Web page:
Amusements & Useful Devices from K. A. Wisniewski
Today marks the 100th anniversary of John McCrae’s war poem “In Flanders Fields.” McCrae, a Canadian writer, artist and soldier/surgeon in the Great War, was inspired to write the poem after presiding over the funeral his friend and fellow soldier Alexis Helmer, who died in battle on the western front (on the Flemish town of Ypres).
Born in Ontario, McCrae began writing poetry while attending the University of Toronto medical school. He worked as a physician at Johns Hopkins Hospital in Baltimore and the Royal Alexandra Hospital for Infectious Diseases in Montreal, among other places, and served as an artillery subaltern in the Boer War in South Africa, where he was promoted to major. When Great Britain declared war on Germany in 1914, Canada was brought into the conflict, and McCrae re-enlisted for duty. He was the first Canadian to be appointed as consulting surgeon to the British Army.
The popularity of “In Flanders Fields,” one of only two poems written by McCrae during the Great War, brought greater attention to McCrae’s writings and helped make the poppy the symbol of remembrance for fallen soldiers. Here, poppies are more than a symbol to remember the dead. They are a vehicle to bring peace–sleep–to the fallen and vehicle for the rest of us to stay awake. To remember and honor them. Taking its structure from the medieval rondeau incorporates the history of land, a Renaissance romance, and a musical cadence that, like an elegy or ode, creates an aporetic space to frame and privilege grief and trauma. While readings assume this “foe” of whom the fallen solider-narrator speaks is the military enemy, those Central Powers’ forces, perhaps we could re-read this foe as memory: why and how we fight, live, feel dawns and sunsets, love and are loved. To mark this place, to have faith in the fallen, to fight the good fight is not about taking arms but about how we live our lives.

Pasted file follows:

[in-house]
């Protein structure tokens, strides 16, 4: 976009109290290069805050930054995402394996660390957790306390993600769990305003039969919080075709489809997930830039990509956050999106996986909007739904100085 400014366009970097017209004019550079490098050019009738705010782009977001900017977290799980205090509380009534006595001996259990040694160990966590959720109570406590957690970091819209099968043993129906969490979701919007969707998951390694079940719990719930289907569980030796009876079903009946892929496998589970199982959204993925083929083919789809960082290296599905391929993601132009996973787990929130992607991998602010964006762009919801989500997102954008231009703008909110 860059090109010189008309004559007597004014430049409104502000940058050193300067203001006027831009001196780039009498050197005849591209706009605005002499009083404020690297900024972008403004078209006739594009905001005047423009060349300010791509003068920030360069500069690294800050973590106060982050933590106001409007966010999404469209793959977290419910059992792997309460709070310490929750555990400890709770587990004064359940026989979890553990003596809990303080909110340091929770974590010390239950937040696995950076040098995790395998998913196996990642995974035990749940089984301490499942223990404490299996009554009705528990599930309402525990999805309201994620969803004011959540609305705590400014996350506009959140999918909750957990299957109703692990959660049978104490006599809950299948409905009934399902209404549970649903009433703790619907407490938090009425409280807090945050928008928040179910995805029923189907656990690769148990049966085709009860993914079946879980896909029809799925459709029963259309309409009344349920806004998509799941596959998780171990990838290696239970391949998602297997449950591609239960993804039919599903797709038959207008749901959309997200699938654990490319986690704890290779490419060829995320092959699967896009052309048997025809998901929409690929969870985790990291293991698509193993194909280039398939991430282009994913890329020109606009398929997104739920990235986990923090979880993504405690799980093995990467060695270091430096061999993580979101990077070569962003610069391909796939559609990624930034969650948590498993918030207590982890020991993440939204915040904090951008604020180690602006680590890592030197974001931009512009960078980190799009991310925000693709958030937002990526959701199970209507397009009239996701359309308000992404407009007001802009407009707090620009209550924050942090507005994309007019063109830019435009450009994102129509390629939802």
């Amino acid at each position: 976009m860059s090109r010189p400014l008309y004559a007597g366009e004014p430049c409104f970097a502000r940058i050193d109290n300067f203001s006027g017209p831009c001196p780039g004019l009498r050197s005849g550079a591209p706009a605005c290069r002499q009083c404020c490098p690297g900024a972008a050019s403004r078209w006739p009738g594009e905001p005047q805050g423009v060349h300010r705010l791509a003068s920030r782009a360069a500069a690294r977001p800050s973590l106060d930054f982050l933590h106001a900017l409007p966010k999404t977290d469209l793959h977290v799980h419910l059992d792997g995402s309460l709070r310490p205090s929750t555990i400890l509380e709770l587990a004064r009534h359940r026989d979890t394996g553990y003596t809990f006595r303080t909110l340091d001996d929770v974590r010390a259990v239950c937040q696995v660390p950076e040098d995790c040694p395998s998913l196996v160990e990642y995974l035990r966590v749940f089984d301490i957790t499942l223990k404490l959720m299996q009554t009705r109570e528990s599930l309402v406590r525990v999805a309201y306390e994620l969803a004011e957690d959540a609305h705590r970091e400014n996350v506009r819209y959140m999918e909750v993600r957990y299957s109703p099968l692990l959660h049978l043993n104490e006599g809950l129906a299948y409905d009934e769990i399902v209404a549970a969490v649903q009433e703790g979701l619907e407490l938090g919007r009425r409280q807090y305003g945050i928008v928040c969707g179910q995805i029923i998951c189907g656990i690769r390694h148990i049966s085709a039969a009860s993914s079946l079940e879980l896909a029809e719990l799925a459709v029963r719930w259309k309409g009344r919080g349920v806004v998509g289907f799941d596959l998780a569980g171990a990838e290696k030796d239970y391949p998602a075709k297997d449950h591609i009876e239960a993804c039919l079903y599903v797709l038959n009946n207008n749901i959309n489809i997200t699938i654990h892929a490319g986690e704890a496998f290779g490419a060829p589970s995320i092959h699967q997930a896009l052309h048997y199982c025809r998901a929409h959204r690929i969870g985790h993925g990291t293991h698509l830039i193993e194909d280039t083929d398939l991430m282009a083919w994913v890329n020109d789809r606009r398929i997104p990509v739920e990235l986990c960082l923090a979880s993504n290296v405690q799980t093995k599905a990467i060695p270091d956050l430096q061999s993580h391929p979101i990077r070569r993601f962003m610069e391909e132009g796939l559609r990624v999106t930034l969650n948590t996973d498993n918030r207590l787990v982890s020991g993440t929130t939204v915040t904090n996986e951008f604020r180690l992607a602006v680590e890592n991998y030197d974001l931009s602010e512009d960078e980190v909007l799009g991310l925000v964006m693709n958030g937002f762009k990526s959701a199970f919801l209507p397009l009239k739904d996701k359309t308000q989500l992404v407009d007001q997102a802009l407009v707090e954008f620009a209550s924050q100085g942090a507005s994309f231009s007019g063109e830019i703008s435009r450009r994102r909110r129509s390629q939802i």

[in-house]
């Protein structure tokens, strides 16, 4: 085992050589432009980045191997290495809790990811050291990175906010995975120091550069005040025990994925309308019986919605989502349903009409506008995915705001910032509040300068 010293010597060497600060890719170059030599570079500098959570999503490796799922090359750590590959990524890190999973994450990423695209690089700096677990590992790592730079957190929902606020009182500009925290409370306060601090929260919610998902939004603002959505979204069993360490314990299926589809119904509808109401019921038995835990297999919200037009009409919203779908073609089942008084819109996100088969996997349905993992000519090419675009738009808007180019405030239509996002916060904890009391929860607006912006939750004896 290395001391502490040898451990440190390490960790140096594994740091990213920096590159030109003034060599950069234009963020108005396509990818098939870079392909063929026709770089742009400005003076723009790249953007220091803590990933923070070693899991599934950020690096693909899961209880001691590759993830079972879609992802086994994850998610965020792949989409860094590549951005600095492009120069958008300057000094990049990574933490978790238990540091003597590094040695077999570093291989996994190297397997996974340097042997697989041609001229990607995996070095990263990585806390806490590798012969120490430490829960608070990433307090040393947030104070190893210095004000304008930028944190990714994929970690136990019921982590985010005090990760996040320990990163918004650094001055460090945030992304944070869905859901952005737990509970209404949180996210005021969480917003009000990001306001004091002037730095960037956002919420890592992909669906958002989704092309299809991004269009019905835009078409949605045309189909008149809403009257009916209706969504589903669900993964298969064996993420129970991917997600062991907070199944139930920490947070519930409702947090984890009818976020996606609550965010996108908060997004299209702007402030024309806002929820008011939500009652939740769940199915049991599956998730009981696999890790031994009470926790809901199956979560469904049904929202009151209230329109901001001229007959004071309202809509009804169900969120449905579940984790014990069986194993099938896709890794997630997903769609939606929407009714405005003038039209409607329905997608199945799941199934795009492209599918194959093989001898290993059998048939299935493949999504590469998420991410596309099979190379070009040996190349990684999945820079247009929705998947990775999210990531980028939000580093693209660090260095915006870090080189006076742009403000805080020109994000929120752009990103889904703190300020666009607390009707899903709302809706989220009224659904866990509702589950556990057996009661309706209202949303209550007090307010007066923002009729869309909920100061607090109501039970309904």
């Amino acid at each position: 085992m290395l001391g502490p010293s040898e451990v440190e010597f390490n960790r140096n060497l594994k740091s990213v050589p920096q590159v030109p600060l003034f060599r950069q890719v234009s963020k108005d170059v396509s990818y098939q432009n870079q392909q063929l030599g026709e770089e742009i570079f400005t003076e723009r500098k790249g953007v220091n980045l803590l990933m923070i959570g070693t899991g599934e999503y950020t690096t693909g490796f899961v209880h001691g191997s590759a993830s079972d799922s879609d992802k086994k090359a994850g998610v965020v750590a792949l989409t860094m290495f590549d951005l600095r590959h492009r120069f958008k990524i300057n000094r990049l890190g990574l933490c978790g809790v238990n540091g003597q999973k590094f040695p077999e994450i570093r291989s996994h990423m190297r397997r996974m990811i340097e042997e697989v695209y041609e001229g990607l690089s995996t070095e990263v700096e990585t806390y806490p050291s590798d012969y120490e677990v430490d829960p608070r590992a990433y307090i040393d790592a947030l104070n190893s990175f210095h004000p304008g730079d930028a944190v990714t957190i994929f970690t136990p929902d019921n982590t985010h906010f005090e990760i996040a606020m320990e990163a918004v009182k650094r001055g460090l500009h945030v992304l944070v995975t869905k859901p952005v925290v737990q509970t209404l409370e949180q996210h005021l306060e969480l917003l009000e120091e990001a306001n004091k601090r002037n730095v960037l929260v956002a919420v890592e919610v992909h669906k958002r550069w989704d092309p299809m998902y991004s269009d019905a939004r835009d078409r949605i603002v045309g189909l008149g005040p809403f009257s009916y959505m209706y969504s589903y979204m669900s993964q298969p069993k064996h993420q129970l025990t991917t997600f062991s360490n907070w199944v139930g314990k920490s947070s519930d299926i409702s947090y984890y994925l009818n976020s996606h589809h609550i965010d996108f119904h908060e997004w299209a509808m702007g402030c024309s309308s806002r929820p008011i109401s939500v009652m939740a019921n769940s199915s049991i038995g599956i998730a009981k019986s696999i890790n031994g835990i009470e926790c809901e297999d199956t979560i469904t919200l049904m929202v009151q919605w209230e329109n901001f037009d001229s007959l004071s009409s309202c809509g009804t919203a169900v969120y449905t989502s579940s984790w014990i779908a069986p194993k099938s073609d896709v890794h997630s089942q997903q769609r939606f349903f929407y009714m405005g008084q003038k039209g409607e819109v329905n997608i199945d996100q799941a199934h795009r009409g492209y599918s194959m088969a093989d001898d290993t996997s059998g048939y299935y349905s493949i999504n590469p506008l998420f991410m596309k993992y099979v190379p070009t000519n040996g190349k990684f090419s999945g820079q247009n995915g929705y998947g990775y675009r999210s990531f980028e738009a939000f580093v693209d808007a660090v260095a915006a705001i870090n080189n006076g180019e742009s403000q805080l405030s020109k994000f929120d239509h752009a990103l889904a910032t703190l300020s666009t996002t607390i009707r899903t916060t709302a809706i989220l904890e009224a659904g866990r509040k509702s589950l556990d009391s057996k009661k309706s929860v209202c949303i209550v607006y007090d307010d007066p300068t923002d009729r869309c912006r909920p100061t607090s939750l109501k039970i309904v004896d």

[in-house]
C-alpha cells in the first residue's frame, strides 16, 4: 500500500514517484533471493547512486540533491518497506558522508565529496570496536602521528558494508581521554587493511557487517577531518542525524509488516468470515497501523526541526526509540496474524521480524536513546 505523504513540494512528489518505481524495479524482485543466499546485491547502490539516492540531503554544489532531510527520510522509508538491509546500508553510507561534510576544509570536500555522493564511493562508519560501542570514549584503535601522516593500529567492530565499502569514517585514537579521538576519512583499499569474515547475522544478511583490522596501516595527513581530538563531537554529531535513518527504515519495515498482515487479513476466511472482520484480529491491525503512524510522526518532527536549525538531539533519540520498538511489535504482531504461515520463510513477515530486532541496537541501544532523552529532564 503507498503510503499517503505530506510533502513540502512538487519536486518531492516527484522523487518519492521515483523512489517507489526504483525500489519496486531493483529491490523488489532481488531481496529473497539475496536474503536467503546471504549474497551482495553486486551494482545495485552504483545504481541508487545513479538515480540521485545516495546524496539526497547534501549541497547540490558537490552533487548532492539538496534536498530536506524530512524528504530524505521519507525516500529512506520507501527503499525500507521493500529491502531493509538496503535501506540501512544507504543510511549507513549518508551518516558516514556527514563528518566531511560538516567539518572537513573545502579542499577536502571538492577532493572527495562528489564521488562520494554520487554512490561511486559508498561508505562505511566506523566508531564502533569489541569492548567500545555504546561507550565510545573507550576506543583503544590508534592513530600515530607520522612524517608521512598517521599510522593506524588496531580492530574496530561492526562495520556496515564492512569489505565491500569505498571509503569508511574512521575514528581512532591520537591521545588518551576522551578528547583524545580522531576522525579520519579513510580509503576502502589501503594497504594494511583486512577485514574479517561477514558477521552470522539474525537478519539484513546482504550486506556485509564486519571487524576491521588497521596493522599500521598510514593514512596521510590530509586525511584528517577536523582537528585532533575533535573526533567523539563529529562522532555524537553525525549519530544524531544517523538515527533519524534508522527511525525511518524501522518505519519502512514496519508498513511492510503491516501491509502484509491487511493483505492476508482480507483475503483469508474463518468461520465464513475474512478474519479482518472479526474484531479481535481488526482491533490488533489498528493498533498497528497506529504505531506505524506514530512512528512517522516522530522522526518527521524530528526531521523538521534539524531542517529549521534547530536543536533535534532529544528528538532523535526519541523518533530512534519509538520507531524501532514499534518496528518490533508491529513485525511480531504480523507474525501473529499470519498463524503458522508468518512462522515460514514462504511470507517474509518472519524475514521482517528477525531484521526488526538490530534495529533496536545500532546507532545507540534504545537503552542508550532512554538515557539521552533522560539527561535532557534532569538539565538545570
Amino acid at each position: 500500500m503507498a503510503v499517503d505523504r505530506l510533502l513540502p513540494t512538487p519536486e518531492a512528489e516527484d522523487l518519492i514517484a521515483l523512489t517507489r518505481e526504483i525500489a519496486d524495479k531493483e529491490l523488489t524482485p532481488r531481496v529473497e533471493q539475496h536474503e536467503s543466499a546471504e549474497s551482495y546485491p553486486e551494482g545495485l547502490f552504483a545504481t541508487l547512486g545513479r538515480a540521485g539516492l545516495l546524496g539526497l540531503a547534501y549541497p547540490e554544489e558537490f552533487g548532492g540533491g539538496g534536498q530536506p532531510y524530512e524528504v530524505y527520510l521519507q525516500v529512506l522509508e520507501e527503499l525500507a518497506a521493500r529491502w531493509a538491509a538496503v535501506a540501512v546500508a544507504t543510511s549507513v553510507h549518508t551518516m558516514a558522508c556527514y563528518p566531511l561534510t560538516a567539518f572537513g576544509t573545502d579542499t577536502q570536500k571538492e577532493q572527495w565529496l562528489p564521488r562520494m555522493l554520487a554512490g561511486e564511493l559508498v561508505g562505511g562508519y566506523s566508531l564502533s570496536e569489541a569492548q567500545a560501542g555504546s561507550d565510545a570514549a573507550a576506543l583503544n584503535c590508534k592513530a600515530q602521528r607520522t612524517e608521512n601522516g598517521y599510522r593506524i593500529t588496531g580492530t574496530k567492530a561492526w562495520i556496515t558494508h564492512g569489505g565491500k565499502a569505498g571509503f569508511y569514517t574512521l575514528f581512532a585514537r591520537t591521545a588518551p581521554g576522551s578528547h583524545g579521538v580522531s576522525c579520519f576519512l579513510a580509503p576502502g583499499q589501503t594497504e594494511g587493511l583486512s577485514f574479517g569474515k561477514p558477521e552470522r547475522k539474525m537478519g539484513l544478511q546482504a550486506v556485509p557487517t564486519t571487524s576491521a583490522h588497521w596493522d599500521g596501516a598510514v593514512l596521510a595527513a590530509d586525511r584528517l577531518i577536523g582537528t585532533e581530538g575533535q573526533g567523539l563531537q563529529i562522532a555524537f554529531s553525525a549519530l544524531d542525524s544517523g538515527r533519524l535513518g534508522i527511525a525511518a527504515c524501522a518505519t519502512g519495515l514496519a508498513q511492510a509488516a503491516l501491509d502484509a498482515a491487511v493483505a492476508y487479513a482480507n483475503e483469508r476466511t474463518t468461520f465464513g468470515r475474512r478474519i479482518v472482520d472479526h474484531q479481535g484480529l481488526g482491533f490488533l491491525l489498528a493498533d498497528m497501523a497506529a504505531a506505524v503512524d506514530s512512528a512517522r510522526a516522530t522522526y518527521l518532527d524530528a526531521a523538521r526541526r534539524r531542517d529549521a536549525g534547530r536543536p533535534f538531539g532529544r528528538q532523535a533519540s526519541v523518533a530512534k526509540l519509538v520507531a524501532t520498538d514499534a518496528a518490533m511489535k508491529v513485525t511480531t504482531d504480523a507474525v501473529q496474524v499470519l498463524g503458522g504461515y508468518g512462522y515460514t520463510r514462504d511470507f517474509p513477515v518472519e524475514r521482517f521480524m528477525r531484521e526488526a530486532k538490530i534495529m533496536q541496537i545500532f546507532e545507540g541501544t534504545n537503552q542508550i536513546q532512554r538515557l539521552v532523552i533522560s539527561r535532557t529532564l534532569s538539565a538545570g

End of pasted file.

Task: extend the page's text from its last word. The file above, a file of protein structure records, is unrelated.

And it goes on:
By John McCrae
In Flanders fields the poppies blow
Between the crosses, row on row,
That mark our place; and in the sky
The larks, still bravely singing, fly
Scarce heard amid the guns below.
We are the Dead. Short days ago
We lived, felt dawn, saw sunset glow,
Loved and were loved, and now we lie,
In Flanders fields. Take up our quarrel with the foe:
To you from failing hands we throw
The torch; be yours to hold it high.
If ye break faith with us who die
We shall not sleep, though poppies grow
In Flanders fields.